Proving well-ordering property of natural numbers without induction principle?

In Munkres, Topology, he has this way of proving the well ordering property for the natural numbers:

1. He assumes he can work with the real numbers from the for the real numbers

2. Then he defines an inductive set as a set containing 1, and if n is in the set then n+1 is in the set.

3. He then defines the positive integers as $\mathbb{Z}_+=\cap_{\text{A is inductive.}} A$.

4. Then he states the principle of induction by saying that if A is an inductive set of positive integers, then $A=\mathbb{Z}_+$

5. Then he shows that every nonempty subset of $\mathbb{Z}_+$ has a smallest element, by first proving that every nonempy subset of $\{1,2,3,...,n\}$ has smallest element. He does that by showing that the set of positive itnegers for which this holds, is inductive, and by4 it must then be all the natural numbers. Then if D is any subset of $\mathbb{Z}_+$ and n is an element of D, then $D\cap\{1,2,3,..,n\}$ must have a smallest element bu what we have shown, and we are done, since this is the smallest element for D also.

But do we need to use the principle of induction to show this? I tried making my own proof, and I do not use induction, is the proof wrong somewhere?

Here is my proof:

Let A be a subset of $\mathbb{Z}_+$. We assume that it is not empty, so it must containt an element n.

If 1 is in the set A, then 1 must be the smallest element. If not 1 is in A, but 2 is in A, 2 must be the smallest element. An so we continue, this procedure must stop because we know that n is in the set A. And hence we will find a smallest element.

Is there something wrong with this proof? I've seen proofs like this before, where they create a procedure, and argue that the procedure must stop at one point.

• They are actually equivalent, so you can't prove one without using the other. Your statement "and this procedure must stop" is true, but unjustified. In order to justify it, how would you proceed? – Cameron Buie Aug 24 '15 at 18:56
• @CameronBuie Either the procedure stops before n or not. If the procedure stops before n, then that is your smallest element, because any other element must be larger than it, since no other element is smaller than it. If it doesn't stop before n, than we know that all of the numbers in A must be bigger than or equal to n, and hence n is the smallest number. – user119615 Aug 24 '15 at 19:11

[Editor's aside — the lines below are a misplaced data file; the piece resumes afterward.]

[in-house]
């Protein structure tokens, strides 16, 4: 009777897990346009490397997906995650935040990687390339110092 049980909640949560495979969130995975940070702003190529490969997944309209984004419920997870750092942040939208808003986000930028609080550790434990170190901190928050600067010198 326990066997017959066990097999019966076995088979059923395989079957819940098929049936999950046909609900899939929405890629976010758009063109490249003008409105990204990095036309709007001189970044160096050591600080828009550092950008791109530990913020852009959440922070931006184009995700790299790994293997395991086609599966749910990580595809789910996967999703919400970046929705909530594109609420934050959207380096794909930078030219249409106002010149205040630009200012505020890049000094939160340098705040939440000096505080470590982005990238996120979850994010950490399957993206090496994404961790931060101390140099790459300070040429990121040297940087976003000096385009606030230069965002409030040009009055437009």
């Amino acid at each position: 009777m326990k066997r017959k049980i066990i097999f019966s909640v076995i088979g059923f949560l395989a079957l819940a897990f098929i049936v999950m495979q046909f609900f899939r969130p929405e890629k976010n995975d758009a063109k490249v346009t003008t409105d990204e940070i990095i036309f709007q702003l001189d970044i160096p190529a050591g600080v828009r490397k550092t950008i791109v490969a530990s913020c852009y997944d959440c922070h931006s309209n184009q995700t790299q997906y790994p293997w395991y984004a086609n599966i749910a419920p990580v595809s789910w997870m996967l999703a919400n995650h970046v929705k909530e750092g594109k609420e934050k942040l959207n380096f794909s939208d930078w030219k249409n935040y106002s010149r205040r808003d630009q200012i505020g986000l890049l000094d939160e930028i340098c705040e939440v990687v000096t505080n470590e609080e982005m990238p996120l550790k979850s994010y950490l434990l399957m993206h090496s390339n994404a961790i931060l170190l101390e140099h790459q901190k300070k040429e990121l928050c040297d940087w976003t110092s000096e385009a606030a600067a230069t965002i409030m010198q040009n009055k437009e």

• I think the problem is that you have not explicitly defined the procedure, but rather, only heuristically. I think you will find that, in order to prove that the procedure is actually well-defined (regardless of how large $n$ is and what the set $A$ is), you must rely on induction, or perhaps on recursion (which itself relies on induction). – Cameron Buie Aug 24 '15 at 19:37
• @CameronBuie Yeah, it looks more like a recursive definition of a function than induction. I think I may define the procedure recursively like this, h(1)=1 if 1 is in A, if not 0 is in A, for k, I define h(k)=k, if k is in A, and $h(\{1,2,..,k-1\})=\{0\}$, if not $h(k)=0$ then the smallest element will be $h(\{1,2,3..,n\})-\{0\}$, and I will have that the image is two elements, because if the image of $h(\{1,2,..,n-1\})=\{0\}$, then $h(\{1,2,3..,n\})=\{0,n\}$. Is this a correct procedure you think? So when ever argument in books when they argue like this, they are actually using recursion? – user119615 Aug 24 '15 at 20:34
• Let me see if I understand you correctly. I will use the notation $$S_n:=\{1,2,...,n\},$$ as (I think) Munkres does. Your intention, then, is to define $$h(1)=\begin{cases}1 & 1\in A\\0 &1\notin A\end{cases}$$ and, for $k\in\Bbb Z_+\setminus\{1\},$ to define $$h(k)=\begin{cases}k & k\in A\text{ and }h(S_{k-1})=\{0\}\\0 &\text{otherwise.}\end{cases}$$ Is this correct? – Cameron Buie Aug 24 '15 at 23:56

"And so we continue, this procedure must stop because we know that $n$ is in the set $A$." That's induction right there; you are writing it informally enough that the induction is not explicit.
• The problem is, that sentence is both unjustified and imprecise. Think about it this way: at some point, you need to use some property of $\mathbb{N}$ which is not true of, say, $\mathbb{Q}$: this is because nonempty subsets of $\mathbb{Q}$ do not in general have least elements. So at some point in the argument - specifically, here - you need to use some property special to $\mathbb{N}$. – Noah Schweber Aug 24 '15 at 21:57
• Maybe a better example than $\mathbb{Q}$ is $\{{n\over n+1}: n\in\mathbb{N}\}\cup \{1+2^z: z\in\mathbb{Z}\}$ (basically, this looks like $\mathbb{N}+\mathbb{Z}$): here each element has a successor, so "move on to the next number" makes sense, but if $A= \{1+2^z: z\in\mathbb{Z}\}$ then obviously the "process" will not continue forever but also not "stop" at any specific stage. You need to prove that $\mathbb{N}$ has a property which guarantees that silliness like this doesn't happen. – Noah Schweber Aug 24 '15 at 22:01
• @user119615 Here's another way to approach it: you write "this procedure must stop because we know that $n$ is in the set $A$." Can you explain, precisely, why this is so (that is, why the first clause follows from the second)? I think if you try to pin down exactly what's going on, you'll see why this is induction in disguise. – Noah Schweber Aug 30 '15 at 2:29